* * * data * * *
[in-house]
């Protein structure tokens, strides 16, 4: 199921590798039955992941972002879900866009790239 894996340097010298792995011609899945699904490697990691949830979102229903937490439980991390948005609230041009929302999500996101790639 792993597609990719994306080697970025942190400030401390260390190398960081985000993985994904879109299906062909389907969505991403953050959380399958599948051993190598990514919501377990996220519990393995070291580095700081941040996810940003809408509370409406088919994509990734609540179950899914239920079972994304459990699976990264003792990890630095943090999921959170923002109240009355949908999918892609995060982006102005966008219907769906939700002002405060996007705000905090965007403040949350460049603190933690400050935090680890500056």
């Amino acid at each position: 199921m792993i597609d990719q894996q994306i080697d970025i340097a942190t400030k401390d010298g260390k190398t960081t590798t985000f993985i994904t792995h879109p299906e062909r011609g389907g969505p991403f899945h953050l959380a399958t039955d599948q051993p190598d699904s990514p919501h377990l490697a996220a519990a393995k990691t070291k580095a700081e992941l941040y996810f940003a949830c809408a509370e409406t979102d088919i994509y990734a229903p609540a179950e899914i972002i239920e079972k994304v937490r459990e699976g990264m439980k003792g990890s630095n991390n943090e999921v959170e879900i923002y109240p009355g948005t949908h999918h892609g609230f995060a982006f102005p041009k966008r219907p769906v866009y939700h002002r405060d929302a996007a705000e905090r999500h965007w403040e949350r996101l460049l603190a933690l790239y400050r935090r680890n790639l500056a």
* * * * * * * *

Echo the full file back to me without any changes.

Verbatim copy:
[in-house]
């Protein structure tokens, strides 16, 4: 199921590798039955992941972002879900866009790239 894996340097010298792995011609899945699904490697990691949830979102229903937490439980991390948005609230041009929302999500996101790639 792993597609990719994306080697970025942190400030401390260390190398960081985000993985994904879109299906062909389907969505991403953050959380399958599948051993190598990514919501377990996220519990393995070291580095700081941040996810940003809408509370409406088919994509990734609540179950899914239920079972994304459990699976990264003792990890630095943090999921959170923002109240009355949908999918892609995060982006102005966008219907769906939700002002405060996007705000905090965007403040949350460049603190933690400050935090680890500056």
């Amino acid at each position: 199921m792993i597609d990719q894996q994306i080697d970025i340097a942190t400030k401390d010298g260390k190398t960081t590798t985000f993985i994904t792995h879109p299906e062909r011609g389907g969505p991403f899945h953050l959380a399958t039955d599948q051993p190598d699904s990514p919501h377990l490697a996220a519990a393995k990691t070291k580095a700081e992941l941040y996810f940003a949830c809408a509370e409406t979102d088919i994509y990734a229903p609540a179950e899914i972002i239920e079972k994304v937490r459990e699976g990264m439980k003792g990890s630095n991390n943090e999921v959170e879900i923002y109240p009355g948005t949908h999918h892609g609230f995060a982006f102005p041009k966008r219907p769906v866009y939700h002002r405060d929302a996007a705000e905090r999500h965007w403040e949350r996101l460049l603190a933690l790239y400050r935090r680890n790639l500056a």